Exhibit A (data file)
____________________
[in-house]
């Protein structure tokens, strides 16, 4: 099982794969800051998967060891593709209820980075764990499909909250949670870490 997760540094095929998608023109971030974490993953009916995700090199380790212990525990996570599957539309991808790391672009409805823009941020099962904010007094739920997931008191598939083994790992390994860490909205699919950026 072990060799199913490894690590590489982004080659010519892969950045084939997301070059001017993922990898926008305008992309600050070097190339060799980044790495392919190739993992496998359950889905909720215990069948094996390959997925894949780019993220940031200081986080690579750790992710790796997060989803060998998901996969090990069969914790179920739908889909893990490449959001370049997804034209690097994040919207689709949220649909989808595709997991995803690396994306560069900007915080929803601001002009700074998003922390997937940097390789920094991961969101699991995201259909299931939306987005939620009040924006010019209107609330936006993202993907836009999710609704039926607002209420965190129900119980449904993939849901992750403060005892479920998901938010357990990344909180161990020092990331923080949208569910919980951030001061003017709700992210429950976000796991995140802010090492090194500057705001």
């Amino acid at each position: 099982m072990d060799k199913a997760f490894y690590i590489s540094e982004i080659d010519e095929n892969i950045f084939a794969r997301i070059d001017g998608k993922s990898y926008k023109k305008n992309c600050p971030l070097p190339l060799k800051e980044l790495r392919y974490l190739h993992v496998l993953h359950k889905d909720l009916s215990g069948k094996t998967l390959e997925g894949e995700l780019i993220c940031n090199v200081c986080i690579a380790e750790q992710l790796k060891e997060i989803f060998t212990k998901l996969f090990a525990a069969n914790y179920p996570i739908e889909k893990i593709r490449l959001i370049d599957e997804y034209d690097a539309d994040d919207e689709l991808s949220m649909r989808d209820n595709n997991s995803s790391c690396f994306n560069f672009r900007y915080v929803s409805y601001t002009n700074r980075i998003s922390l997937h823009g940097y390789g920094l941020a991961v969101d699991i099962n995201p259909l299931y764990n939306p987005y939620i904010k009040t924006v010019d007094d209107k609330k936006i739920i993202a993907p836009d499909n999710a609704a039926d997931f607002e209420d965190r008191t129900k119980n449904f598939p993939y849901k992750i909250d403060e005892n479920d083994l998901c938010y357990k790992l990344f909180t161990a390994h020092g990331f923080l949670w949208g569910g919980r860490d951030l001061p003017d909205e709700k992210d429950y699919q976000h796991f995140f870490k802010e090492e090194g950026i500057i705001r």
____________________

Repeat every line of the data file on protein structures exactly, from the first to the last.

[in-house]
């Protein structure tokens, strides 16, 4: 099982794969800051998967060891593709209820980075764990499909909250949670870490 997760540094095929998608023109971030974490993953009916995700090199380790212990525990996570599957539309991808790391672009409805823009941020099962904010007094739920997931008191598939083994790992390994860490909205699919950026 072990060799199913490894690590590489982004080659010519892969950045084939997301070059001017993922990898926008305008992309600050070097190339060799980044790495392919190739993992496998359950889905909720215990069948094996390959997925894949780019993220940031200081986080690579750790992710790796997060989803060998998901996969090990069969914790179920739908889909893990490449959001370049997804034209690097994040919207689709949220649909989808595709997991995803690396994306560069900007915080929803601001002009700074998003922390997937940097390789920094991961969101699991995201259909299931939306987005939620009040924006010019209107609330936006993202993907836009999710609704039926607002209420965190129900119980449904993939849901992750403060005892479920998901938010357990990344909180161990020092990331923080949208569910919980951030001061003017709700992210429950976000796991995140802010090492090194500057705001």
């Amino acid at each position: 099982m072990d060799k199913a997760f490894y690590i590489s540094e982004i080659d010519e095929n892969i950045f084939a794969r997301i070059d001017g998608k993922s990898y926008k023109k305008n992309c600050p971030l070097p190339l060799k800051e980044l790495r392919y974490l190739h993992v496998l993953h359950k889905d909720l009916s215990g069948k094996t998967l390959e997925g894949e995700l780019i993220c940031n090199v200081c986080i690579a380790e750790q992710l790796k060891e997060i989803f060998t212990k998901l996969f090990a525990a069969n914790y179920p996570i739908e889909k893990i593709r490449l959001i370049d599957e997804y034209d690097a539309d994040d919207e689709l991808s949220m649909r989808d209820n595709n997991s995803s790391c690396f994306n560069f672009r900007y915080v929803s409805y601001t002009n700074r980075i998003s922390l997937h823009g940097y390789g920094l941020a991961v969101d699991i099962n995201p259909l299931y764990n939306p987005y939620i904010k009040t924006v010019d007094d209107k609330k936006i739920i993202a993907p836009d499909n999710a609704a039926d997931f607002e209420d965190r008191t129900k119980n449904f598939p993939y849901k992750i909250d403060e005892n479920d083994l998901c938010y357990k790992l990344f909180t161990a390994h020092g990331f923080l949670w949208g569910g919980r860490d951030l001061p003017d909205e709700k992210d429950y699919q976000h796991f995140f870490k802010e090492e090194g950026i500057i705001r």